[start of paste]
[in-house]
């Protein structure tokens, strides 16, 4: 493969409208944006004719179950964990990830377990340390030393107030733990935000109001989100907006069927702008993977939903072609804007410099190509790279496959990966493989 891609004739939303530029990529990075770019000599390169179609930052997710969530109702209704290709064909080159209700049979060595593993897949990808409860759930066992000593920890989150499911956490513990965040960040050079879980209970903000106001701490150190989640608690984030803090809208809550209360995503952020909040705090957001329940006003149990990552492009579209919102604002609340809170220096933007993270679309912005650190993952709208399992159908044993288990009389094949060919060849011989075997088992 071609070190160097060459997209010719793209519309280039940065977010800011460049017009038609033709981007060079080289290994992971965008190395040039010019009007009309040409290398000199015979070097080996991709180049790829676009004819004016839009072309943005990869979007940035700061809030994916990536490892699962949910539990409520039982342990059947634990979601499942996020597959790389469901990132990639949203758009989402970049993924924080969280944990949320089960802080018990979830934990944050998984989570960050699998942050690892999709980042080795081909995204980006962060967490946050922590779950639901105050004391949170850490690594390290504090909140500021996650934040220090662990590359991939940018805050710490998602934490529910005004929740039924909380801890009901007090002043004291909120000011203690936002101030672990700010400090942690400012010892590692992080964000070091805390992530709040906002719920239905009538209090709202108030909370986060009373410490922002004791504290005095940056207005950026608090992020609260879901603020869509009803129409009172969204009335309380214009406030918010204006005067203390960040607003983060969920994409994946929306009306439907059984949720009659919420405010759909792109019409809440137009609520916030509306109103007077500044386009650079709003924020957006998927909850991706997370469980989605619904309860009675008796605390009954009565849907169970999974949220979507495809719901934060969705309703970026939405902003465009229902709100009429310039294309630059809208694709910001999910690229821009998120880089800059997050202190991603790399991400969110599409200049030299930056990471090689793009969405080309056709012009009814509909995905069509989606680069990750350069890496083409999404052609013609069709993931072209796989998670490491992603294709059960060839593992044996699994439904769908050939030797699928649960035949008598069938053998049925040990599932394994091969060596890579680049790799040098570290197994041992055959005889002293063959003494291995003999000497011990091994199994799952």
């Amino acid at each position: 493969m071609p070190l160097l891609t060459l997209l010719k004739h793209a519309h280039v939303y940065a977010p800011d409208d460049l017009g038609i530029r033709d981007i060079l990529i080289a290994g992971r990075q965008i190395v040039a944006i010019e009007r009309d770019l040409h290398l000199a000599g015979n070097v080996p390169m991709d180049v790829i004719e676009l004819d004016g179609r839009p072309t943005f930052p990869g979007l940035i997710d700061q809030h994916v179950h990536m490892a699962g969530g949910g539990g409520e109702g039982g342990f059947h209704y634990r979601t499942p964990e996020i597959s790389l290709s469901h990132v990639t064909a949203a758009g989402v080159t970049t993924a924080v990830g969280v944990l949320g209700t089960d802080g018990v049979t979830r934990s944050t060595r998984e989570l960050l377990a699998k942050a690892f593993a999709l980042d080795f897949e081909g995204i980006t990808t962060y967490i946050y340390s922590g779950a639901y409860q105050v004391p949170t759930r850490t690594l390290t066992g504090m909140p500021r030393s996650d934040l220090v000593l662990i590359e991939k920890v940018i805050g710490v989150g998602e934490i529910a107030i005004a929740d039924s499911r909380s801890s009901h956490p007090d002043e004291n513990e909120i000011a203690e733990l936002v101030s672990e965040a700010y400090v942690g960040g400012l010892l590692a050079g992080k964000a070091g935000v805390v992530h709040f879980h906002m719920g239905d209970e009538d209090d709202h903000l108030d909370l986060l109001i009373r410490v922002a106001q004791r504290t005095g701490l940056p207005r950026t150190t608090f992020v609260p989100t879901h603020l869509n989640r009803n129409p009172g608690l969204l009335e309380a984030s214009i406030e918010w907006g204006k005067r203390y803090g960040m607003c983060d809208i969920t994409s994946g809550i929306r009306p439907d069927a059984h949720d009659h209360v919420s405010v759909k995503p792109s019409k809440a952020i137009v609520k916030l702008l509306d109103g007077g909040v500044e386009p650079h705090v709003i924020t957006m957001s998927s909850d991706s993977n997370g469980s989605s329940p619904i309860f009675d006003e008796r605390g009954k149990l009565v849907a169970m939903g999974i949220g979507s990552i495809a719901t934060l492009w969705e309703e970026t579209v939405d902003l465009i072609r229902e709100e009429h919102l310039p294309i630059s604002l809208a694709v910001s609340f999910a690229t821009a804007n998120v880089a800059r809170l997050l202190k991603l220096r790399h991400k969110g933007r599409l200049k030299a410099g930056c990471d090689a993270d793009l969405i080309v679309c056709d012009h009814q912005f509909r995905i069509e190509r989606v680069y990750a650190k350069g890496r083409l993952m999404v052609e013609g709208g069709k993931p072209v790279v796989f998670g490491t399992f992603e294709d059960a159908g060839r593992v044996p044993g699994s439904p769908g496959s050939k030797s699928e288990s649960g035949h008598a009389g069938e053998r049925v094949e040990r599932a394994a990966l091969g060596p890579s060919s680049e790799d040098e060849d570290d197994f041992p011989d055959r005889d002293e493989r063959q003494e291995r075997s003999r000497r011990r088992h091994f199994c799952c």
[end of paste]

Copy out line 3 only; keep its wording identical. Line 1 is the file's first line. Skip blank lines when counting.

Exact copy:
């Amino acid at each position: 493969m071609p070190l160097l891609t060459l997209l010719k004739h793209a519309h280039v939303y940065a977010p800011d409208d460049l017009g038609i530029r033709d981007i060079l990529i080289a290994g992971r990075q965008i190395v040039a944006i010019e009007r009309d770019l040409h290398l000199a000599g015979n070097v080996p390169m991709d180049v790829i004719e676009l004819d004016g179609r839009p072309t943005f930052p990869g979007l940035i997710d700061q809030h994916v179950h990536m490892a699962g969530g949910g539990g409520e109702g039982g342990f059947h209704y634990r979601t499942p964990e996020i597959s790389l290709s469901h990132v990639t064909a949203a758009g989402v080159t970049t993924a924080v990830g969280v944990l949320g209700t089960d802080g018990v049979t979830r934990s944050t060595r998984e989570l960050l377990a699998k942050a690892f593993a999709l980042d080795f897949e081909g995204i980006t990808t962060y967490i946050y340390s922590g779950a639901y409860q105050v004391p949170t759930r850490t690594l390290t066992g504090m909140p500021r030393s996650d934040l220090v000593l662990i590359e991939k920890v940018i805050g710490v989150g998602e934490i529910a107030i005004a929740d039924s499911r909380s801890s009901h956490p007090d002043e004291n513990e909120i000011a203690e733990l936002v101030s672990e965040a700010y400090v942690g960040g400012l010892l590692a050079g992080k964000a070091g935000v805390v992530h709040f879980h906002m719920g239905d209970e009538d209090d709202h903000l108030d909370l986060l109001i009373r410490v922002a106001q004791r504290t005095g701490l940056p207005r950026t150190t608090f992020v609260p989100t879901h603020l869509n989640r009803n129409p009172g608690l969204l009335e309380a984030s214009i406030e918010w907006g204006k005067r203390y803090g960040m607003c983060d809208i969920t994409s994946g809550i929306r009306p439907d069927a059984h949720d009659h209360v919420s405010v759909k995503p792109s019409k809440a952020i137009v609520k916030l702008l509306d109103g007077g909040v500044e386009p650079h705090v709003i924020t957006m957001s998927s909850d991706s993977n997370g469980s989605s329940p619904i309860f009675d006003e008796r605390g009954k149990l009565v849907a169970m939903g999974i949220g979507s990552i495809a719901t934060l492009w969705e309703e970026t579209v939405d902003l465009i072609r229902e709100e009429h919102l310039p294309i630059s604002l809208a694709v910001s609340f999910a690229t821009a804007n998120v880089a800059r809170l997050l202190k991603l220096r790399h991400k969110g933007r599409l200049k030299a410099g930056c990471d090689a993270d793009l969405i080309v679309c056709d012009h009814q912005f509909r995905i069509e190509r989606v680069y990750a650190k350069g890496r083409l993952m999404v052609e013609g709208g069709k993931p072209v790279v796989f998670g490491t399992f992603e294709d059960a159908g060839r593992v044996p044993g699994s439904p769908g496959s050939k030797s699928e288990s649960g035949h008598a009389g069938e053998r049925v094949e040990r599932a394994a990966l091969g060596p890579s060919s680049e790799d040098e060849d570290d197994f041992p011989d055959r005889d002293e493989r063959q003494e291995r075997s003999r000497r011990r088992h091994f199994c799952c």